“The Green Knight”, an adaptation of the anonymous Arthurian romance, “Sir Gawain and the Green Knight”, should be characterized in the genre of “interesting failure”, although, giving credit, the “interesting” part didn’t kick in until after the film was over. Watching it, at least for most of the second half, was a snooze. To be fair, viewers familiar with the story may find it diverting to compare the film with its source.
Written and directed by David Lowery, it seems to be a retelling of the story from a blatantly feminist angle. It starts off familiarly enough, with a scruffy Dev Patel, as Sir Gawain, carousing around the court with his girlfriend, played by Alicia Vikander. He is awaiting a knighthood from his uncle, King Arthur, based mostly on his being the son of Morgan le Fay. But, as witches do, Morgan crafts a spell that is intended, eventually, to lead to her son’s knighthood
In open court, the king invites Gawain, as part of Christmas celebration, to sit beside him and Queen Gueneviere. But he also demands that Gawain do some glorious deed before being knighted. Then the spell kicks in: the court is startled by the appearance of the frightening, mysterious Green Knight, on horseback, who offers a challenge. If his opponent is able to strike a blow, he must agree to meet him again at his Green Chapel on Christmas, one year hence, to receive the same blow from him. Eager for glory, Gawain volunteers. Since he is not yet a knight, he has no sword, but the king lends him Excaliber.
Although Gawain survives the duel, the outcome is totally unexpected. After he cuts off the Green Knight’s head with his sword, the severed head speaks as if alive. Gloating, the Green Knight reminds the court of the agreement, and that he expects to deliver the same blow to Gawain the following Christmas. Then he rides off. To say the least, Gawain is terrified. But Arthur, reassuringly tells him it’s only a game.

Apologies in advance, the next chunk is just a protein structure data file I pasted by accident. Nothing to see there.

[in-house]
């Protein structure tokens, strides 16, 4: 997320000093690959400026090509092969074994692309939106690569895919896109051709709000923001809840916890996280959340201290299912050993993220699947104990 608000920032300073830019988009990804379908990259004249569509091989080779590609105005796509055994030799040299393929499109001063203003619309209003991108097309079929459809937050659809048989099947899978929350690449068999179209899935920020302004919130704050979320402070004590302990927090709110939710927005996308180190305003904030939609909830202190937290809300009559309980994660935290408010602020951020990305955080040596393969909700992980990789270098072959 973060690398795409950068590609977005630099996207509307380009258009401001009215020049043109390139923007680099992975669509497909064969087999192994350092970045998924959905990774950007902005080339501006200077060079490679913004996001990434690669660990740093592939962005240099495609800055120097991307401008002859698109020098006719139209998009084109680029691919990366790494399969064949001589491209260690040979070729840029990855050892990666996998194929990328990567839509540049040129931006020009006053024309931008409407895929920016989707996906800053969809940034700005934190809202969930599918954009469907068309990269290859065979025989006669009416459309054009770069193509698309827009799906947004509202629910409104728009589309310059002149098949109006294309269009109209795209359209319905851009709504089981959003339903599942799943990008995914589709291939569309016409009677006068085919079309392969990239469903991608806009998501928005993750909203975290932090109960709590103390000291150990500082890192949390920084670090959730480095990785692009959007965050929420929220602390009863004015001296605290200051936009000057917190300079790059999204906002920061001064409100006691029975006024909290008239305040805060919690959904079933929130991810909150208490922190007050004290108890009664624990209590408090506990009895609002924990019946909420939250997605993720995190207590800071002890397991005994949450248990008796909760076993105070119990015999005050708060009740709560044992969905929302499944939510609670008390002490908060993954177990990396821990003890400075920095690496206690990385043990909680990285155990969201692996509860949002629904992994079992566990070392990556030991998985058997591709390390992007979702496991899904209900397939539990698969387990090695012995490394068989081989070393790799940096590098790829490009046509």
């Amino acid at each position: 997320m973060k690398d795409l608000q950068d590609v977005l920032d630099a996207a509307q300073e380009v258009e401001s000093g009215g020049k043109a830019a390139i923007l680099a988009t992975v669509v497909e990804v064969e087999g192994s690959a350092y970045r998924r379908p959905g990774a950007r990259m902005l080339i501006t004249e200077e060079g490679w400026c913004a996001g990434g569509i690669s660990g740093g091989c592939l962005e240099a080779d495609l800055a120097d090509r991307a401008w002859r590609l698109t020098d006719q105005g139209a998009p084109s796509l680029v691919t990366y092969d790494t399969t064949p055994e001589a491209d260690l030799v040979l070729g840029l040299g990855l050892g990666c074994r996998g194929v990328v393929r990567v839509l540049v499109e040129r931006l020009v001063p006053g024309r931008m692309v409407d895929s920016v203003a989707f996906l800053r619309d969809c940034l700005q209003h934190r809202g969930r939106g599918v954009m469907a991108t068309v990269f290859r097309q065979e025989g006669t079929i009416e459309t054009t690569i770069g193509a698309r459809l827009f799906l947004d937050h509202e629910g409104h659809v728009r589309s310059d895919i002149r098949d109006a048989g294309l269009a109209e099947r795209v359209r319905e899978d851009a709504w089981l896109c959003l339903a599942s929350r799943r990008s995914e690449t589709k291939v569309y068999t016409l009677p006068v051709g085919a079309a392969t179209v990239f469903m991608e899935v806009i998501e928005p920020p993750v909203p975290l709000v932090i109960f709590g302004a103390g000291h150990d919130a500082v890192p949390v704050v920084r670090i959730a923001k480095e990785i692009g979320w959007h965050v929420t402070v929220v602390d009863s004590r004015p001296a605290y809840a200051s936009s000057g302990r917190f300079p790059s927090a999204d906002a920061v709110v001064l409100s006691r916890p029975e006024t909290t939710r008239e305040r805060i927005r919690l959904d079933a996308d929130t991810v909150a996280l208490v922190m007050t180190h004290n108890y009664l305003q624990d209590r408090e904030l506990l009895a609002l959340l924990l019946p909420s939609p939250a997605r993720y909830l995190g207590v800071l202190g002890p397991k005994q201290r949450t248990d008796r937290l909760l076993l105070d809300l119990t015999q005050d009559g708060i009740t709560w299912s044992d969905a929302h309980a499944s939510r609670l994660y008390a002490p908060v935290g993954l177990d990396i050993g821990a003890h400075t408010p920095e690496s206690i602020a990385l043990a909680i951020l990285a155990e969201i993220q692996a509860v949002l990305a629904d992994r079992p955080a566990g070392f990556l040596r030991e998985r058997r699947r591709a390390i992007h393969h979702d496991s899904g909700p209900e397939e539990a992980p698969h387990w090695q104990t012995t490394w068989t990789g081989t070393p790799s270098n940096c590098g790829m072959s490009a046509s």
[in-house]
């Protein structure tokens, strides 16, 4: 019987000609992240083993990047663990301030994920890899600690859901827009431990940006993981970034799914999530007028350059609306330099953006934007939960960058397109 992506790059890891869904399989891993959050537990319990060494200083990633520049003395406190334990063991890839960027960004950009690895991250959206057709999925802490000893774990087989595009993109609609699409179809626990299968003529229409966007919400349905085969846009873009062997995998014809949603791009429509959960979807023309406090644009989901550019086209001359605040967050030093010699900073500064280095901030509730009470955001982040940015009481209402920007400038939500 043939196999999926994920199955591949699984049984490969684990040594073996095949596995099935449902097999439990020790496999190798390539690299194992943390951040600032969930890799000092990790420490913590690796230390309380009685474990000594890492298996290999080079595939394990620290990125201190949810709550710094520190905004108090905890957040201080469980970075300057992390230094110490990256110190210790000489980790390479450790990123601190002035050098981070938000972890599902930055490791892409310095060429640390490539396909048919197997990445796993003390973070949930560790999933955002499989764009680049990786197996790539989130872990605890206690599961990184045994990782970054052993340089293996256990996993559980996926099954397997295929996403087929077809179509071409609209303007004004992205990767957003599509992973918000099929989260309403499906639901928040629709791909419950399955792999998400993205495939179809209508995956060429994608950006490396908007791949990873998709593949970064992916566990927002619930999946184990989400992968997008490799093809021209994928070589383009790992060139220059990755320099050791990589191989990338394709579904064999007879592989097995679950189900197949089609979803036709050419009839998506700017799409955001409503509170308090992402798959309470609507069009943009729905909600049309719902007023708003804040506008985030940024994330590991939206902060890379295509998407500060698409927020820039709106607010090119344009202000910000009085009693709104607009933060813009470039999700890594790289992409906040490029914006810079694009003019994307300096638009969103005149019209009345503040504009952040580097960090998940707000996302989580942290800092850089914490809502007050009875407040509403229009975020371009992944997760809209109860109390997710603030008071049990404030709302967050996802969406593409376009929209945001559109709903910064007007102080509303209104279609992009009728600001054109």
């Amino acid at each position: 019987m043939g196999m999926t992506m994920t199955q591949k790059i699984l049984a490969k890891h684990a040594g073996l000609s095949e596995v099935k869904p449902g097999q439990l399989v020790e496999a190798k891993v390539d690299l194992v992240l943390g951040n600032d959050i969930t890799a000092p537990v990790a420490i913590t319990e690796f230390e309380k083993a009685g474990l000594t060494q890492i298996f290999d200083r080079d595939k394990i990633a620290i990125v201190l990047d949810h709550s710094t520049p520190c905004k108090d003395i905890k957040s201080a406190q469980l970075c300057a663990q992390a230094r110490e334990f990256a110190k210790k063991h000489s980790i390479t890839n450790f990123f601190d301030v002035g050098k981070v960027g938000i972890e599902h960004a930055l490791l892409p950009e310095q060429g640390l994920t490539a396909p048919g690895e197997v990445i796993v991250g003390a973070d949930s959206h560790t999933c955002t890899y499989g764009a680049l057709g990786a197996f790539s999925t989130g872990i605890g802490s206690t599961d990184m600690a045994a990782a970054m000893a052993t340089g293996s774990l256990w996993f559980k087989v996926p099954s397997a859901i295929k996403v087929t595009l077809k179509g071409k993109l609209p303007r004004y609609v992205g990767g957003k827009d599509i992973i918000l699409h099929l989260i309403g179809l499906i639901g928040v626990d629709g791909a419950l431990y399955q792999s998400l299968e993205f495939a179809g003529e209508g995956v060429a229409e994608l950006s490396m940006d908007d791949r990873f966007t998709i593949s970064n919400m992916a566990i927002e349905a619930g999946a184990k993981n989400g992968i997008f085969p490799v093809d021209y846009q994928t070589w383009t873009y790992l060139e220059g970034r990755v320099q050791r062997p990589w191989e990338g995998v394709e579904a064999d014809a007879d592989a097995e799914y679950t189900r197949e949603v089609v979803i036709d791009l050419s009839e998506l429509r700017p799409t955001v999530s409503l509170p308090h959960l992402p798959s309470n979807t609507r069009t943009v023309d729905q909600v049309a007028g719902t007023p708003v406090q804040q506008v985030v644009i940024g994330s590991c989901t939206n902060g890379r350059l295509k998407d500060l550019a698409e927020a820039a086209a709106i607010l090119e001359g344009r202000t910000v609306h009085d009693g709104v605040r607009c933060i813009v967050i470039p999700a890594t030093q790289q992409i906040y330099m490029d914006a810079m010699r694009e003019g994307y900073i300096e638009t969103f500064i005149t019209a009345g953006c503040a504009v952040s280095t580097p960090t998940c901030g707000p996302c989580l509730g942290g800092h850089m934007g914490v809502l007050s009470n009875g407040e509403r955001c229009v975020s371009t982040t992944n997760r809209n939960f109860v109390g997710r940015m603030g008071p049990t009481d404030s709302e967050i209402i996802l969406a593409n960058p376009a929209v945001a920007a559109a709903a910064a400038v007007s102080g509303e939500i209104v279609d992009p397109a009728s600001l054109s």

Up until this point, the film doesn’t seem to be a radical transformation of the knights-in-armor genre. But once Gawain embarks on his journey to the Green Knight’s chapel, his adventures become increasingly peculiar, and take us into areas of philosophical, and blatantly sexual, themes that never seemed to arise when Alan Ladd rode his steed.
In sum, the rest of the story – such as it is – is a baffler, with a final line that seems to mock everything that happened before. I can see why a friend said he “hated” this movie. While I don’t quite agree, its problems are obvious. The score is meant to suggest mystery and danger, but is more often just silly. Worse is the gloomy photography, which makes it hard to read any expression on the actors’ faces. Patel starts off as playfully daring and sexy, but soon is deep into his “quest for greatness”, but with “honor”. Of the other actors, only Barry Keoghan makes an impression, as a sly young vagabond with secrets.
But there is an interesting core to this misfire. Gawain, although affectionate with his lady, is increasingly distrustful and uneasy around women. And it’s clear that the filmmakers think this fear is behind all of the traditions of chivalry. One awesome sequence focuses on this. Gawain chances upon a group of naked giants, all women, with their own language. Then they simply walk away into the mist. They never reappear, and have no function within the story. Unless, that is, they symbolize the eternal incompatibility of the sexes. Perhaps chivalry, the creation of men, was only meant to subjugate women, whose overpowering sexual desire and irresistible beauty were simply too terrifying for them.